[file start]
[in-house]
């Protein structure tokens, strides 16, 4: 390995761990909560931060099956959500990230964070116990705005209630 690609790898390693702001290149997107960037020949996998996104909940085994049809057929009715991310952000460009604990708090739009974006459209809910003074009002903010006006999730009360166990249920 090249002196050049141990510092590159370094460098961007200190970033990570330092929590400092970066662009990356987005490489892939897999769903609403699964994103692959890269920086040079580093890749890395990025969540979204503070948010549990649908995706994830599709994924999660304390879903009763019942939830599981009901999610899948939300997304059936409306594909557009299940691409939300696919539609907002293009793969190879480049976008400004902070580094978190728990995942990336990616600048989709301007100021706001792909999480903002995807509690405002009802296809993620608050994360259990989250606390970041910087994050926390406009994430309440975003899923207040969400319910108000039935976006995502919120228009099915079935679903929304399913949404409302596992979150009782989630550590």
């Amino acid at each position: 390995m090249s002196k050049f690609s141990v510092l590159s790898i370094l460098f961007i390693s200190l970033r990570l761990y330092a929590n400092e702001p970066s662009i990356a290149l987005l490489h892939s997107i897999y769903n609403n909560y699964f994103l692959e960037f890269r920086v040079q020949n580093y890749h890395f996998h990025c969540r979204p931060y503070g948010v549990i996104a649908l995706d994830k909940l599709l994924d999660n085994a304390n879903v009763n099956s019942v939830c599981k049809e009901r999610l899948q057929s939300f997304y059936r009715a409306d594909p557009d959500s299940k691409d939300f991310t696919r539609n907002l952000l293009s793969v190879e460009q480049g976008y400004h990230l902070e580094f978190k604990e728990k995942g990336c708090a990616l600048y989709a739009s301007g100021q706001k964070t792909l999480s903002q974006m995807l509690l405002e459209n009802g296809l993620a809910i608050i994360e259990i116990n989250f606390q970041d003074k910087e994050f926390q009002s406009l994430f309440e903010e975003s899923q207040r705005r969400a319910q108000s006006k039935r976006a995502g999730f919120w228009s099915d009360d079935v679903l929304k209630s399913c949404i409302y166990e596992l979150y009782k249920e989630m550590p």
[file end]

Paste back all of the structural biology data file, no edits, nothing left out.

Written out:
[in-house]
């Protein structure tokens, strides 16, 4: 390995761990909560931060099956959500990230964070116990705005209630 690609790898390693702001290149997107960037020949996998996104909940085994049809057929009715991310952000460009604990708090739009974006459209809910003074009002903010006006999730009360166990249920 090249002196050049141990510092590159370094460098961007200190970033990570330092929590400092970066662009990356987005490489892939897999769903609403699964994103692959890269920086040079580093890749890395990025969540979204503070948010549990649908995706994830599709994924999660304390879903009763019942939830599981009901999610899948939300997304059936409306594909557009299940691409939300696919539609907002293009793969190879480049976008400004902070580094978190728990995942990336990616600048989709301007100021706001792909999480903002995807509690405002009802296809993620608050994360259990989250606390970041910087994050926390406009994430309440975003899923207040969400319910108000039935976006995502919120228009099915079935679903929304399913949404409302596992979150009782989630550590």
């Amino acid at each position: 390995m090249s002196k050049f690609s141990v510092l590159s790898i370094l460098f961007i390693s200190l970033r990570l761990y330092a929590n400092e702001p970066s662009i990356a290149l987005l490489h892939s997107i897999y769903n609403n909560y699964f994103l692959e960037f890269r920086v040079q020949n580093y890749h890395f996998h990025c969540r979204p931060y503070g948010v549990i996104a649908l995706d994830k909940l599709l994924d999660n085994a304390n879903v009763n099956s019942v939830c599981k049809e009901r999610l899948q057929s939300f997304y059936r009715a409306d594909p557009d959500s299940k691409d939300f991310t696919r539609n907002l952000l293009s793969v190879e460009q480049g976008y400004h990230l902070e580094f978190k604990e728990k995942g990336c708090a990616l600048y989709a739009s301007g100021q706001k964070t792909l999480s903002q974006m995807l509690l405002e459209n009802g296809l993620a809910i608050i994360e259990i116990n989250f606390q970041d003074k910087e994050f926390q009002s406009l994430f309440e903010e975003s899923q207040r705005r969400a319910q108000s006006k039935r976006a995502g999730f919120w228009s099915d009360d079935v679903l929304k209630s399913c949404i409302y166990e596992l979150y009782k249920e989630m550590p």